Several years ago, I was given a single bulb to plant in what I called my garden of oddities, a small area I reserved for “interesting” one of a kind plants. From the description I had received, it sounded like this new addition would fit in nicely.
I watched with eagerness as the plant began to reveal itself. First, a stalk with an exotic reticulation pattern grew about a foot tall. At this point I was worried that this very tropical looking plant would not survive our local climate.
Next, light green ruffled leaves unfurled into unusual spiral groupings. I was very please with my new plant, but the voodoo lily was far from done with the show.
As the leaves continued to fill in, a large protuberance grew from the top of the stock to about a foot long. Soon it bloomed, exposing a stunning maroon spathe with undulated edges, surrounding a long deeper maroon spike (spadix) that at times appeared almost black.
The voodoo lily was quite a site to behold, yet its affect on another sense is what keeps it from being a popular garden plant. For a time period, usually not more than a day, the voodoo lily emits an odor resembling a rotting animal corpse. In fact, I would go as far as to say it is almost identical to the smell of a opossum that has been dead for about a week, at mid-summer temeratures. Some voodoo lily owners claim that they do not smell anything unusual from their plants. However in the ten or so years since I have had my plant, there has always been at least a half day of possum smell. It is a good thing my voodoo lily was planted a fair distance from the house.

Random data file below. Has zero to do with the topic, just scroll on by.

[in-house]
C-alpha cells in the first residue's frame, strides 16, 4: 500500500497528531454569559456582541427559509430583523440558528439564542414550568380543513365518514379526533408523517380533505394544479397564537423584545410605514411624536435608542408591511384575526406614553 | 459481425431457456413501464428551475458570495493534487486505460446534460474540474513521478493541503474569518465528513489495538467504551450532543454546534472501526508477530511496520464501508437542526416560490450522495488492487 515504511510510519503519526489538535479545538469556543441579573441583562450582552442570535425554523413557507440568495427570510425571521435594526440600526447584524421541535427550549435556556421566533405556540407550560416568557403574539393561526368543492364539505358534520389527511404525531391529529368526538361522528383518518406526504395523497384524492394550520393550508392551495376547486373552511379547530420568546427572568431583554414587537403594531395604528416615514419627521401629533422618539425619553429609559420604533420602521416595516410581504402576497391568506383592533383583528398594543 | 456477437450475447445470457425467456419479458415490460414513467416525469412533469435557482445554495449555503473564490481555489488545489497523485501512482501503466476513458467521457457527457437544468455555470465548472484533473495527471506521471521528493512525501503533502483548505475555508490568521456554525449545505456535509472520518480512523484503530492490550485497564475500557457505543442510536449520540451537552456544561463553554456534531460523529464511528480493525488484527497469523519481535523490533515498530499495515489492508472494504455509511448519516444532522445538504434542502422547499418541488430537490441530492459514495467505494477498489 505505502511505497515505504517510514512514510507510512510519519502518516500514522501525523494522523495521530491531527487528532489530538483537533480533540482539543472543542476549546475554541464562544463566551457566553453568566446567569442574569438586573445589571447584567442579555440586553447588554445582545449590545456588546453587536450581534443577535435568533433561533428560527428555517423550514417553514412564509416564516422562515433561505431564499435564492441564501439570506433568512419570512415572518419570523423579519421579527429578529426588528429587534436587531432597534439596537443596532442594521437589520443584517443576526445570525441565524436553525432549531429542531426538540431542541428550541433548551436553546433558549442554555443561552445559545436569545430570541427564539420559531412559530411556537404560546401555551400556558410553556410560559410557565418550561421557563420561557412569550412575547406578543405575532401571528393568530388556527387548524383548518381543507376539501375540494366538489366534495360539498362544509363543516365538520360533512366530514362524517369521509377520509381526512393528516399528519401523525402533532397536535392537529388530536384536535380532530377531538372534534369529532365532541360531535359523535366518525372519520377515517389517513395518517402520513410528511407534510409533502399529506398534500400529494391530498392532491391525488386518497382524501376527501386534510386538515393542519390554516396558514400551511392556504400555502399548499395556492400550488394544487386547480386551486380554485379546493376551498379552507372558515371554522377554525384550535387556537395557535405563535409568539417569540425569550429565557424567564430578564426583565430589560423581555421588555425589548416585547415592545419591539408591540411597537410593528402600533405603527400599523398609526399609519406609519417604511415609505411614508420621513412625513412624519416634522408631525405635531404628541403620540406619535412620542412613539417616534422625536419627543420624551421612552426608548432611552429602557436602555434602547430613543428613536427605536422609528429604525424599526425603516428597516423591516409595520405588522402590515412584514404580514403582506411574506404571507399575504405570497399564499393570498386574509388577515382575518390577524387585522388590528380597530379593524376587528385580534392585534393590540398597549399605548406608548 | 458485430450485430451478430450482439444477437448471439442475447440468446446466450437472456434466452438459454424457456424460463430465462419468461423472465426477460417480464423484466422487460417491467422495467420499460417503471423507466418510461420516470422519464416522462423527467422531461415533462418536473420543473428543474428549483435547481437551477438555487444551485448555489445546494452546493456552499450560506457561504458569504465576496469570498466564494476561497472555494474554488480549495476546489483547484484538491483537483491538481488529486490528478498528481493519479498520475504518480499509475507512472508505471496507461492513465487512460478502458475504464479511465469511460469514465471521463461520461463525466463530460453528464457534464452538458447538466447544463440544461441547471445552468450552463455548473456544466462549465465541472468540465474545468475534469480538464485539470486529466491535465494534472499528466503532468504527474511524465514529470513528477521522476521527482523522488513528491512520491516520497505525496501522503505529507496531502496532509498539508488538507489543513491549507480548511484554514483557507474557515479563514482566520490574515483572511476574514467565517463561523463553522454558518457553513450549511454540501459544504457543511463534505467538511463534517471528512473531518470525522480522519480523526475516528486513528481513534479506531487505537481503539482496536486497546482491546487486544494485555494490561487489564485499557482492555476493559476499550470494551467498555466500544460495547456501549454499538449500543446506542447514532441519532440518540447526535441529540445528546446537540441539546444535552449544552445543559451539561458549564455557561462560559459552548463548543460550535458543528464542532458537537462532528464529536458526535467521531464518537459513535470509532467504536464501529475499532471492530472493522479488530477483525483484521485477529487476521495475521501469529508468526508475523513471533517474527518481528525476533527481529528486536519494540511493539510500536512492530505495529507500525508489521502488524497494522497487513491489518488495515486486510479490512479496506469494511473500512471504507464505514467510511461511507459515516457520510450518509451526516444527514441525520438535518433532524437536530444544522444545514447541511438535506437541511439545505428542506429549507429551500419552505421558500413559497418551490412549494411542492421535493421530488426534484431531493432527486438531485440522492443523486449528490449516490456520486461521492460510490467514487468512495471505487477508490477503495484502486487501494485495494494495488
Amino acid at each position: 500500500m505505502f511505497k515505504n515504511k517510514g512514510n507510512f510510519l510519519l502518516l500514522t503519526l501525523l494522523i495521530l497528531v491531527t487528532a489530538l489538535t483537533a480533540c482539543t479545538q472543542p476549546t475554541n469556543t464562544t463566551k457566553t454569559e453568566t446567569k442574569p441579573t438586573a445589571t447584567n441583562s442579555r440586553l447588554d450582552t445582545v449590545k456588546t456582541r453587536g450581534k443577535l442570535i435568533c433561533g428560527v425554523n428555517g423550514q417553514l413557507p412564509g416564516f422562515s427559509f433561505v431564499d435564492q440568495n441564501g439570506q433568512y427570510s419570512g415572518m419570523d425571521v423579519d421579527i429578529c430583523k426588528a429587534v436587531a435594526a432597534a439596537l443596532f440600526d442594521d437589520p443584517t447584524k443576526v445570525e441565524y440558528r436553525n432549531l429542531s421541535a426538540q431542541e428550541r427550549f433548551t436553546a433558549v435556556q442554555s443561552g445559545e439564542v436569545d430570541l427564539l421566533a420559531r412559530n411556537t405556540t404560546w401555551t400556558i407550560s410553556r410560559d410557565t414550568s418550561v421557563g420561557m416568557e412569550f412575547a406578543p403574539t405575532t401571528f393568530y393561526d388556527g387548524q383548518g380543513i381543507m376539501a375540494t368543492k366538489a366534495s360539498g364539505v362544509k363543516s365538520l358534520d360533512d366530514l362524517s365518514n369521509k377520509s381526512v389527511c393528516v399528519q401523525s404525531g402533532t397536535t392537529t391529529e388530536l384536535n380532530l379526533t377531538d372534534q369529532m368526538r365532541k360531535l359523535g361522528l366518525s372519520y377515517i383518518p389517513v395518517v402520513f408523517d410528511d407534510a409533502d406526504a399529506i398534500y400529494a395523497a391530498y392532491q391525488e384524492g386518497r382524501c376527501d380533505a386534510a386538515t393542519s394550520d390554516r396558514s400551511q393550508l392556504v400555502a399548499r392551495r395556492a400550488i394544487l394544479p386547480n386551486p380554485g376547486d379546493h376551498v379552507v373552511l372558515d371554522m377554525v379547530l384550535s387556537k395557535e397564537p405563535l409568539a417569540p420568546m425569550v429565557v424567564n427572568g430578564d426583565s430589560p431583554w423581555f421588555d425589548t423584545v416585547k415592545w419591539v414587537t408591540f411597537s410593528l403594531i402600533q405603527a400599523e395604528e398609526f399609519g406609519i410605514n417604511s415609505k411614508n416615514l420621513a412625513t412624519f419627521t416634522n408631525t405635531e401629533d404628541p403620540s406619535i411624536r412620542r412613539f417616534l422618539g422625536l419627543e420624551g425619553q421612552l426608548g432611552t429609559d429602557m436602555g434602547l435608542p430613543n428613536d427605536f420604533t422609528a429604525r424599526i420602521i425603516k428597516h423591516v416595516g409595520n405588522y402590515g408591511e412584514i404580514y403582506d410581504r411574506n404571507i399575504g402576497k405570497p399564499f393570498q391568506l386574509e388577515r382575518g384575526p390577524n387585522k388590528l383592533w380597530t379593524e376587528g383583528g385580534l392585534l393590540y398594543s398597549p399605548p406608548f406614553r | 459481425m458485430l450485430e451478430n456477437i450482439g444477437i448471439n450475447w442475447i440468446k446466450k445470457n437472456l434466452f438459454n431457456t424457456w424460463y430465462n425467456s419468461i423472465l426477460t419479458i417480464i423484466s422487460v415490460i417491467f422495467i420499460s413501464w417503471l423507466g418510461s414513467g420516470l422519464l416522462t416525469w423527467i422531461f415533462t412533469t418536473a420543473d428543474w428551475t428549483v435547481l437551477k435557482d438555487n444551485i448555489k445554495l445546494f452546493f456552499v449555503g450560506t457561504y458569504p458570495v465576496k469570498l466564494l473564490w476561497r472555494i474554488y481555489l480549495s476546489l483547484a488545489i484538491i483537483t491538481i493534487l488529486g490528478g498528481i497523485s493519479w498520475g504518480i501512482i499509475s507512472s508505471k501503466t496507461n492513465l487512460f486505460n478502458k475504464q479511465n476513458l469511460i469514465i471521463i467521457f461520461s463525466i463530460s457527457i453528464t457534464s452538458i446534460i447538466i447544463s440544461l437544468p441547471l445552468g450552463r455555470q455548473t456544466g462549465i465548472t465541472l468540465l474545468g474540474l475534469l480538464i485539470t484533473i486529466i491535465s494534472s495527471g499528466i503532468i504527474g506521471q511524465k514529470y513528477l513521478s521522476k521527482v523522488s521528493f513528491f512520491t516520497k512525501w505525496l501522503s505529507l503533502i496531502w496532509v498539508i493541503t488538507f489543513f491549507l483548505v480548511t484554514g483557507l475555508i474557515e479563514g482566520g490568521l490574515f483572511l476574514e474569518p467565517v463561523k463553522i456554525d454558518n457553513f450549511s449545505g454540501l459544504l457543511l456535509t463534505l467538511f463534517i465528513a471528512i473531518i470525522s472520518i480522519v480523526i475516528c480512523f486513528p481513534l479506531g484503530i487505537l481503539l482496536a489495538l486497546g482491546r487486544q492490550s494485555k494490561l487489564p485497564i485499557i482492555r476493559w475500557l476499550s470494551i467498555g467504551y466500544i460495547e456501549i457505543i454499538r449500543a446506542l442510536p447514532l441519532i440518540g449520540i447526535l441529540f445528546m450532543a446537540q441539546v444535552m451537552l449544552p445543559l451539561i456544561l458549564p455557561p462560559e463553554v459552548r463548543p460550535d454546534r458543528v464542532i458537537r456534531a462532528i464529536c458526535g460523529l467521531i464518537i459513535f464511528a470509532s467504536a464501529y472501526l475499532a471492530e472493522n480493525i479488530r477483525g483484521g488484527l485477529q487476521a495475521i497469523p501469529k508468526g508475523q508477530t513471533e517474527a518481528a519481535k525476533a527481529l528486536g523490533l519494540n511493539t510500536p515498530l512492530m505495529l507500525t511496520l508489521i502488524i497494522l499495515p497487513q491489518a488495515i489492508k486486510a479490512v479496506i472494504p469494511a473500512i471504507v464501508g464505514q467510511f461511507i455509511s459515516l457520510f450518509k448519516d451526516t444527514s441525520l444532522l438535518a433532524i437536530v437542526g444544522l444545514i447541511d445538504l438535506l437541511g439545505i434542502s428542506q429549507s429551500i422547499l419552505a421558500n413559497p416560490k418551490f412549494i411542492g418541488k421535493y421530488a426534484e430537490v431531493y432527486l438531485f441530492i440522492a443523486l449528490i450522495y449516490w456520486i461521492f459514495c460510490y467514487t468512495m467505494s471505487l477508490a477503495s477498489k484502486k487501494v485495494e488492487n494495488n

I once thought that the voodoo lily was a carnivorous plant which attracted flies and trapped them in a pool of water contained in the bottom of the spathe. But the truth is that the smell attracts carrion eating insects so they can pollinate the plant. Cunning huh?
Though the bad smell is short lived, unfortunately so are the flowers, which only last about four days. When the flower dies away, a seed cob is revealed. The raisin size seeds start out green, but change to a lustrous orange, before its stem weakens and the cob falls to the ground. It is said that beetles and ants carry away the seeds where they start new plants, but so far I have not witnessed any insects hauling the seeds away or come across voodoo lilies anywhere else.
The voodoo lily (Dracunculus Vulgaris) is also known as dragon arum, ragons, snake lily, black arum, black dragon, dragonwort, & stink lily.
The bulb on my plant has split several times over the years, so now I can get four or five blooms from this bushy grouping of plants. However some years, a single blossom seems to become the dominant flower, and the others don’t reach nearly the size of the larger one.
I have found the voodoo lily to be hardy and easy to maintain. As long as I occasionally give it some water, and keep the morning glory away, my plant seems happy. My voodoo lily is planted about three feet west of a six foot fence, so it gets plenty of morning shade. The voodoo lily does well in zones 5-8
This plant is not for everyone, but if you are attracted to the unusual, and think you can handle the brief period of foul smell, you might think about finding a spot in your garden for the voodoo lily.
To find out more about the voodoo lily, go to: http://www.paghat.com/voodoolily.html.